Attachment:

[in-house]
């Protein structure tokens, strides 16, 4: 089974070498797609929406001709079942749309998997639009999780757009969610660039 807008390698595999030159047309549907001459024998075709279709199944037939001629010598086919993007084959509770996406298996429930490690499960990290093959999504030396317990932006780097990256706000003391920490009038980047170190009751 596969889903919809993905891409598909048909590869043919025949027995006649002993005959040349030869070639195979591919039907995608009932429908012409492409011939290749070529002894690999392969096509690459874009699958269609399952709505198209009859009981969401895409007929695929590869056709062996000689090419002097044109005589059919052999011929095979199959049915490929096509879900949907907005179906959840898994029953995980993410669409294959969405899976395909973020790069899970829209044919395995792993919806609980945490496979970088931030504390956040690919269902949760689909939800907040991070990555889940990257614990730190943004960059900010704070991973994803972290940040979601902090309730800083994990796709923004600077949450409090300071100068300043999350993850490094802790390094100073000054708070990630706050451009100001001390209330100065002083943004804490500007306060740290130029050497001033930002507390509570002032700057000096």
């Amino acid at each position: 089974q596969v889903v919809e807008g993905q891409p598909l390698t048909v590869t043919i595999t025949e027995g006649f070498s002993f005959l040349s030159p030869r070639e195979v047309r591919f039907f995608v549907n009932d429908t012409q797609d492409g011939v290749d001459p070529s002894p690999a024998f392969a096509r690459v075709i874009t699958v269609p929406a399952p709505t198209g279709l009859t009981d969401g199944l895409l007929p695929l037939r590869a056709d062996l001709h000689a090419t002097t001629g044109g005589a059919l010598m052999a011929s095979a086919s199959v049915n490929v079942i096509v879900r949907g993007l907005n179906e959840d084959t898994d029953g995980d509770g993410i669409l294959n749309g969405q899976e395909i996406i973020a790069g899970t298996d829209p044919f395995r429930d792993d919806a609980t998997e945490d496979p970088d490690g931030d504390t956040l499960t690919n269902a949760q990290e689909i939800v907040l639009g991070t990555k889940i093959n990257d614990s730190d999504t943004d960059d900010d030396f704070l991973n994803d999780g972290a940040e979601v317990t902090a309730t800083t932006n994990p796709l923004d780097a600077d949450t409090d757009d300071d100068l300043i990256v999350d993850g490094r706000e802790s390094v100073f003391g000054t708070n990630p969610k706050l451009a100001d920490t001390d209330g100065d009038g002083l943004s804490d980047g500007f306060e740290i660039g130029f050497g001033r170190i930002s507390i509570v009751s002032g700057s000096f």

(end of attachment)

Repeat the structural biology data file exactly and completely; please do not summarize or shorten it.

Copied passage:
[in-house]
């Protein structure tokens, strides 16, 4: 089974070498797609929406001709079942749309998997639009999780757009969610660039 807008390698595999030159047309549907001459024998075709279709199944037939001629010598086919993007084959509770996406298996429930490690499960990290093959999504030396317990932006780097990256706000003391920490009038980047170190009751 596969889903919809993905891409598909048909590869043919025949027995006649002993005959040349030869070639195979591919039907995608009932429908012409492409011939290749070529002894690999392969096509690459874009699958269609399952709505198209009859009981969401895409007929695929590869056709062996000689090419002097044109005589059919052999011929095979199959049915490929096509879900949907907005179906959840898994029953995980993410669409294959969405899976395909973020790069899970829209044919395995792993919806609980945490496979970088931030504390956040690919269902949760689909939800907040991070990555889940990257614990730190943004960059900010704070991973994803972290940040979601902090309730800083994990796709923004600077949450409090300071100068300043999350993850490094802790390094100073000054708070990630706050451009100001001390209330100065002083943004804490500007306060740290130029050497001033930002507390509570002032700057000096």
């Amino acid at each position: 089974q596969v889903v919809e807008g993905q891409p598909l390698t048909v590869t043919i595999t025949e027995g006649f070498s002993f005959l040349s030159p030869r070639e195979v047309r591919f039907f995608v549907n009932d429908t012409q797609d492409g011939v290749d001459p070529s002894p690999a024998f392969a096509r690459v075709i874009t699958v269609p929406a399952p709505t198209g279709l009859t009981d969401g199944l895409l007929p695929l037939r590869a056709d062996l001709h000689a090419t002097t001629g044109g005589a059919l010598m052999a011929s095979a086919s199959v049915n490929v079942i096509v879900r949907g993007l907005n179906e959840d084959t898994d029953g995980d509770g993410i669409l294959n749309g969405q899976e395909i996406i973020a790069g899970t298996d829209p044919f395995r429930d792993d919806a609980t998997e945490d496979p970088d490690g931030d504390t956040l499960t690919n269902a949760q990290e689909i939800v907040l639009g991070t990555k889940i093959n990257d614990s730190d999504t943004d960059d900010d030396f704070l991973n994803d999780g972290a940040e979601v317990t902090a309730t800083t932006n994990p796709l923004d780097a600077d949450t409090d757009d300071d100068l300043i990256v999350d993850g490094r706000e802790s390094v100073f003391g000054t708070n990630p969610k706050l451009a100001d920490t001390d209330g100065d009038g002083l943004s804490d980047g500007f306060e740290i660039g130029f050497g001033r170190i930002s507390i509570v009751s002032g700057s000096f």